ATHENS (Reuters) - Greece’s finance minister met a senior International Monetary Fund official in Paris over the weekend, the new Greek government said on Wednesday, its first meeting with one of the country’s major creditors since taking power last month.
The new government has rejected the “troika” mechanism of European Union and IMF inspectors overseeing the country’s finances. Until now, it had focused its efforts on bilateral talks with its EU partners to replace a bailout programme.
Finance Minister Yanis Varoufakis met with Poul Thomsen, the IMF’s European department chief, who is deeply unpopular in Greece for insisting on austerity policies when he was the top IMF inspector for the country.
“It was a friendly meeting, aimed at the two men getting to know each other given their new responsibilities,” the Greek finance ministry said in a statement.
But the IMF denied that the two sides were discussing a debt renegotiation, as Varoufakis suggested in comments to the Italian newspaper La Repubblica.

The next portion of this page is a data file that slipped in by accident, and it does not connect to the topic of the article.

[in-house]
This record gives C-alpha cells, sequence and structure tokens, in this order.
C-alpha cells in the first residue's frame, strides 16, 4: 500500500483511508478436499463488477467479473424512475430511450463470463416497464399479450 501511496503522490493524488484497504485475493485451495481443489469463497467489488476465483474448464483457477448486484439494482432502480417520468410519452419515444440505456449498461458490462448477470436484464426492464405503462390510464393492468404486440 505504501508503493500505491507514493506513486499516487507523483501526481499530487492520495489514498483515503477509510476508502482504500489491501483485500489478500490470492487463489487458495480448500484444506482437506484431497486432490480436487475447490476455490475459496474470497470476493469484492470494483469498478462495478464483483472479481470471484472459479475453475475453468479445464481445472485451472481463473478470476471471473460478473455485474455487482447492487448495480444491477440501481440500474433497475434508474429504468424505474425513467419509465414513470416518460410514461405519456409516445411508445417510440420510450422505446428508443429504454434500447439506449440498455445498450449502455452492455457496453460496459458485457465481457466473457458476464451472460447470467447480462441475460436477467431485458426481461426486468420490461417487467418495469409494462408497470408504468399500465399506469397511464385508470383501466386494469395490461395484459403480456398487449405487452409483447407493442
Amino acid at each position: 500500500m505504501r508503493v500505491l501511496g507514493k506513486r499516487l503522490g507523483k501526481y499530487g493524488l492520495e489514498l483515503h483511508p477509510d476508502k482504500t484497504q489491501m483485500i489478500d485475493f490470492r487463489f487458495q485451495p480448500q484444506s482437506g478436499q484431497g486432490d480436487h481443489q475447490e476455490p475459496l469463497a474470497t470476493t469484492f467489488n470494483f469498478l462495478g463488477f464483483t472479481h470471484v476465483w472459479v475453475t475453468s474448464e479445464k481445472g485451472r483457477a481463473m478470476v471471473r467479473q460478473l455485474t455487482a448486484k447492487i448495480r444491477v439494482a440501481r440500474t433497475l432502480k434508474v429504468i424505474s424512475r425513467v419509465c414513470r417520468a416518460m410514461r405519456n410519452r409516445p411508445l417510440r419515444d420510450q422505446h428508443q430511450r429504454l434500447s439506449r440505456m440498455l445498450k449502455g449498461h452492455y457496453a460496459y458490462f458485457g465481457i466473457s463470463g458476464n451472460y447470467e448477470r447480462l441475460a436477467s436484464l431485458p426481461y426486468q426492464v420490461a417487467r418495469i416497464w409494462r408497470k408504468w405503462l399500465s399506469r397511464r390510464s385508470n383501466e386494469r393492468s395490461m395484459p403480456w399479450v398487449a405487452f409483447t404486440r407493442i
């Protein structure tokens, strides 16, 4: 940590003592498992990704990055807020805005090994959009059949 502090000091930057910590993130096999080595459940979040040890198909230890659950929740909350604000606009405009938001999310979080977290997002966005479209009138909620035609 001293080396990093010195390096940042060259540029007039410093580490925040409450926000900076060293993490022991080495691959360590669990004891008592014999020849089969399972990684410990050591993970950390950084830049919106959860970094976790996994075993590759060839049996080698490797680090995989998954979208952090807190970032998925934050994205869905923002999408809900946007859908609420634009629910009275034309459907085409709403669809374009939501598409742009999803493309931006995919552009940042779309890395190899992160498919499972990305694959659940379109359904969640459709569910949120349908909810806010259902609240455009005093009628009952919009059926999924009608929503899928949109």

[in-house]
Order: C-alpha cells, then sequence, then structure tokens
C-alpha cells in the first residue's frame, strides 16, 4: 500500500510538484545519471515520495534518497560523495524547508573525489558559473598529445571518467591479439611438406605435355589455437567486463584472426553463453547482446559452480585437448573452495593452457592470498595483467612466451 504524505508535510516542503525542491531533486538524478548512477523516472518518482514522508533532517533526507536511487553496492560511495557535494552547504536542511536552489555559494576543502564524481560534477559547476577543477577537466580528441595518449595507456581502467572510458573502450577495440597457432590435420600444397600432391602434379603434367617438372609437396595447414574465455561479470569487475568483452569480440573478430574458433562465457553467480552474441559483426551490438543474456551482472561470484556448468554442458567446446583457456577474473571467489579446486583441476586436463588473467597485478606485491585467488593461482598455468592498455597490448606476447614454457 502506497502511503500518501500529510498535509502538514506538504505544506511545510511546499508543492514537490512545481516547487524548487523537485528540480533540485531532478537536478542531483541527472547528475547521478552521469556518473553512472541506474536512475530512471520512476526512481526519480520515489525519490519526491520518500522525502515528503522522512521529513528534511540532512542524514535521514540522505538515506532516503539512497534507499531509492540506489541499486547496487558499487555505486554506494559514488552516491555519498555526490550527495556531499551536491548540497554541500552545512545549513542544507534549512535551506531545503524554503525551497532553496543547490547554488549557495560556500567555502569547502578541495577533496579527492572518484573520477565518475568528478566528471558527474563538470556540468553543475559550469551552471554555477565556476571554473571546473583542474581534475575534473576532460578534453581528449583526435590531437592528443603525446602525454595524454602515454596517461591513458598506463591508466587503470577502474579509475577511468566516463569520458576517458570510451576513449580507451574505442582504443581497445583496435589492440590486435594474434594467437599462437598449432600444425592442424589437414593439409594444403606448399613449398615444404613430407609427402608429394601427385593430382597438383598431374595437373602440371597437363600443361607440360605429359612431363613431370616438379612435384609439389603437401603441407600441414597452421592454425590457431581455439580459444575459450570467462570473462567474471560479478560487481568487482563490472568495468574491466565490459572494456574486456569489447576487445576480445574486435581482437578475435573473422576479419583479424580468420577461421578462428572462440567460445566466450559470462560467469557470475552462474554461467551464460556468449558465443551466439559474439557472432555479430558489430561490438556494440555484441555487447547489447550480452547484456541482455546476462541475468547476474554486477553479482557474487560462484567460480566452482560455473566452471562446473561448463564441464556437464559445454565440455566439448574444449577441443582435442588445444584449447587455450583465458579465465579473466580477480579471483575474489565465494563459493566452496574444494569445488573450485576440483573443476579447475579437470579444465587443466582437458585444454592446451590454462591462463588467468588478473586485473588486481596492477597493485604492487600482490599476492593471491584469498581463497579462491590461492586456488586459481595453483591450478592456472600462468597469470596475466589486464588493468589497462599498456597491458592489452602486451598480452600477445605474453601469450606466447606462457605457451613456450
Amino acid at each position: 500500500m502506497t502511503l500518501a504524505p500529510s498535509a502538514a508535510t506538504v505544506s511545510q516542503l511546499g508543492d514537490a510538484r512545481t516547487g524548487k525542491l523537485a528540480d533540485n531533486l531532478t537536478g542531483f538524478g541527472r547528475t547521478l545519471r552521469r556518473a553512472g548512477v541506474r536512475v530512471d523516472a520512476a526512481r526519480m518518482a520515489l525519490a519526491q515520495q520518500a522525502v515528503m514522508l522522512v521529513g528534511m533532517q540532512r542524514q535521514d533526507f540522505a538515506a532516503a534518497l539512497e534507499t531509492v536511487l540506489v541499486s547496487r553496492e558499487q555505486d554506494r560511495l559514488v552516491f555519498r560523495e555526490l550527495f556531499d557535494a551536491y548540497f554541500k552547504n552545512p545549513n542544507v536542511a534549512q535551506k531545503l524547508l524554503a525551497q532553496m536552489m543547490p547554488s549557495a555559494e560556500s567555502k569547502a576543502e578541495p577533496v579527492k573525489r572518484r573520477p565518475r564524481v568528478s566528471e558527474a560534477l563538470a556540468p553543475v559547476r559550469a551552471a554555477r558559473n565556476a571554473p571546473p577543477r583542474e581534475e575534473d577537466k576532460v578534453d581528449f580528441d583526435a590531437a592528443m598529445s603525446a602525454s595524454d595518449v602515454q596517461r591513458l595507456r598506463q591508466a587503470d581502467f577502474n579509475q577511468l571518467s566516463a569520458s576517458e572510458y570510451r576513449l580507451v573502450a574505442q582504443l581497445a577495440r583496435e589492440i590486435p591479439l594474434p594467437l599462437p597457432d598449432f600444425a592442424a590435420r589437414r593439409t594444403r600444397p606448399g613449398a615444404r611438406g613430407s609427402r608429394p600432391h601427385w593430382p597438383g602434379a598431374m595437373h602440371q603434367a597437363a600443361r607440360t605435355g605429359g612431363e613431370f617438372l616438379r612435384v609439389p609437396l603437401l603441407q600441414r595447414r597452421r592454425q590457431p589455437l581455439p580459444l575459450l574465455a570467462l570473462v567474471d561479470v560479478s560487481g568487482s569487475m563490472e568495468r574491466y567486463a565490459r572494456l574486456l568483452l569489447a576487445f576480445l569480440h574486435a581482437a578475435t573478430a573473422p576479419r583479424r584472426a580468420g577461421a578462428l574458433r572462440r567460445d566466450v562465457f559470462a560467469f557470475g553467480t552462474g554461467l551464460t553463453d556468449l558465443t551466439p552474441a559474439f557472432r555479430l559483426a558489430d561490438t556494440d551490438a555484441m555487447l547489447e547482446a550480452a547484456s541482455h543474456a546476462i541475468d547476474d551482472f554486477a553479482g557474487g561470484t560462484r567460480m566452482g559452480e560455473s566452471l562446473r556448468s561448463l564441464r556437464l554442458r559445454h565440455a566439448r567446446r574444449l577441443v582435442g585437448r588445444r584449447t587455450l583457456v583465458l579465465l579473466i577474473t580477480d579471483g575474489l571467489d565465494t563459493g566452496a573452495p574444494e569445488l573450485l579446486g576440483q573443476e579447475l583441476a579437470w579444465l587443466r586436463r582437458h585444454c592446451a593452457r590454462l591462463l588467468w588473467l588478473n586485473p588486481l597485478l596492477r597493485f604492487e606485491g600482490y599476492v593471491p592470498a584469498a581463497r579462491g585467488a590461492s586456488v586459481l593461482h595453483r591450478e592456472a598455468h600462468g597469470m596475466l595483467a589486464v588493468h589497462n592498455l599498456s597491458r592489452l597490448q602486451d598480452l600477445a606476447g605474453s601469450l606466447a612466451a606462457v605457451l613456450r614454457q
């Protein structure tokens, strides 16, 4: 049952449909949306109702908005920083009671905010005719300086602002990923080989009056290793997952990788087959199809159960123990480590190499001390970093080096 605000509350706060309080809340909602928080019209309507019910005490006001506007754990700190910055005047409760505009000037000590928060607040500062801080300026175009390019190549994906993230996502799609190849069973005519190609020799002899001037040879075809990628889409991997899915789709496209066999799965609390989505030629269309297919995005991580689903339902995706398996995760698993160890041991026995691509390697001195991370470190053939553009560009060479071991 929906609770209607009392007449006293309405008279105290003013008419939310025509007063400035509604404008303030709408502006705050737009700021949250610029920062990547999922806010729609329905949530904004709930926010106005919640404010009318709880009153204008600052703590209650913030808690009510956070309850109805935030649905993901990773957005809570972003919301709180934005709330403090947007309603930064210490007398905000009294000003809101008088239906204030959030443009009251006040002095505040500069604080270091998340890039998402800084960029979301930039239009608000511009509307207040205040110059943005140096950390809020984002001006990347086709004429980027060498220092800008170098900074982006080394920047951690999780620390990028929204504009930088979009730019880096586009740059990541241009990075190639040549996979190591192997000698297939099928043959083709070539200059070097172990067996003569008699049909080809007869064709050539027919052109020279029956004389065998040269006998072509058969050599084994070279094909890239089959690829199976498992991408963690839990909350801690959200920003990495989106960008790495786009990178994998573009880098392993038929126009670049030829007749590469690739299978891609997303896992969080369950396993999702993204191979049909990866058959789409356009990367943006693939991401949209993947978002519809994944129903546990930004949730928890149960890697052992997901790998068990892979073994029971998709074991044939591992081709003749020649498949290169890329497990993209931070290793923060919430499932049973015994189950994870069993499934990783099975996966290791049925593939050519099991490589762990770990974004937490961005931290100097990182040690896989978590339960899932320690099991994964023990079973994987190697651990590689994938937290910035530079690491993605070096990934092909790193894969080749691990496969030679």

“There is an agreed framework for dealing with debt in the current program,” an IMF spokesperson said. “There has been no discussion with the authorities on a change in this framework.”
No negotiations with the IMF had been mentioned until Wednesday, when Varoufakis told La Repubblica that Athens had proposed to the IMF a debt renegotiation along the lines of a deal it is shopping to Europe.
Varoufakis has been hopping across European capitals this week to win support for Greece’s plan to restructure debt and end austerity, which would involve swapping existing government debt for growth-linked or perpetual bonds.
“We are proposing to substitute the other tranches, to the IMF and other countries, with new bonds at market interest, which is very low at the moment, with a clause: we will start the entire repayment once solid growth starts in Greece,” he told La Repubblica.
“I don’t see why they should not accept an extension like they always do in these situations, at least until the end of the year,” Varoufakis said.
The debt renegotiation plan has so far received a sceptical reception from euro zone officials worried that Athens is rolling back reforms and reneging on commitments.
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Reporting by Renee Maltezou in Athens and Isla Binnie in Rome; Writing by Deepa Babington; Editing by Larry King